Enablers and barriers to physical activity in overweight and obese pregnant women: an analysis informed by the theoretical domains framework and COM-B model

Type Article

Journal Article


C. Flannery; S. McHugh; A. E. Anaba; E. Clifford; M. O'Riordan; L. C. Kenny; F. M. McAuliffe; P. M. Kearney; M. Byrne

Year of publication



BMC Pregnancy Childbirth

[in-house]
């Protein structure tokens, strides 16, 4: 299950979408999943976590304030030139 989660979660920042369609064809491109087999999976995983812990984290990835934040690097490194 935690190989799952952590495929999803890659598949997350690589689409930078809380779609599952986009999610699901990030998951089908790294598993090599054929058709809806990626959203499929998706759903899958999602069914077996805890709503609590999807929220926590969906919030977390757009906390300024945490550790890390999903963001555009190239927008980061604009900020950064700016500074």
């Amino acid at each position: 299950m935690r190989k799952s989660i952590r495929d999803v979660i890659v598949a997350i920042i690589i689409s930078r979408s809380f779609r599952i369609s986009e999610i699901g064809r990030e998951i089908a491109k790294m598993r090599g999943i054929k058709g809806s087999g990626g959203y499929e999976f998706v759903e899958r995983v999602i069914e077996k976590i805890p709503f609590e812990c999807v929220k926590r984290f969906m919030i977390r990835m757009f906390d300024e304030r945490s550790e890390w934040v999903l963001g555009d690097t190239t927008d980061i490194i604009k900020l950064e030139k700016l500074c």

BACKGROUND: Obesity during pregnancy is associated with increased risk of gestational diabetes mellitus (GDM) and other complications. Physical activity is a modifiable lifestyle factor that may help to prevent these complications but many women reduce their physical activity levels during pregnancy. Interventions targeting physical activity in pregnancy are on-going but few identify the underlying behaviour change mechanisms by which the intervention is expected to work. To enhance intervention effectiveness, recent tools in behavioural science such as the Theoretical Domains Framework (TDF) and COM-B model (capability, opportunity, motivation and behaviour) have been employed to understand behaviours for intervention development. Using these behaviour change methods, this study aimed to identify the enablers and barriers to physical activity in overweight and obese pregnant women. METHODS: Semi-structured interviews were conducted with a purposive sample of overweight and obese women at different stages of pregnancy attending a public antenatal clinic in a large academic maternity hospital in Cork, Ireland. Interviews were recorded and transcribed into NVivo V.10 software. Data analysis followed the framework approach, drawing on the TDF and the COM-B model. RESULTS: Twenty one themes were identified and these mapped directly on to the COM-B model of behaviour change and ten of the TDF domains. Having the social opportunity to engage in physical activity was identified as an enabler; pregnant women suggested being active was easier when supported by their partners. Knowledge was a commonly reported barrier with women lacking information on safe activities during pregnancy and describing the information received from their midwife as 'limited'. Having the physical capability and physical opportunity to carry out physical activity were also identified as barriers; experiencing pain, a lack of time, having other children, and working prevented women from being active. CONCLUSION: A wide range of barriers and enablers were identified which influenced women's capability, motivation and opportunity to engage in physical activity with knowledge" as the most commonly reported barrier. This study is a theoretical starting point in making a 'behavioural diagnoses' and the results will be used to inform the development of an intervention to increase physical activity levels among overweight and obese pregnant women."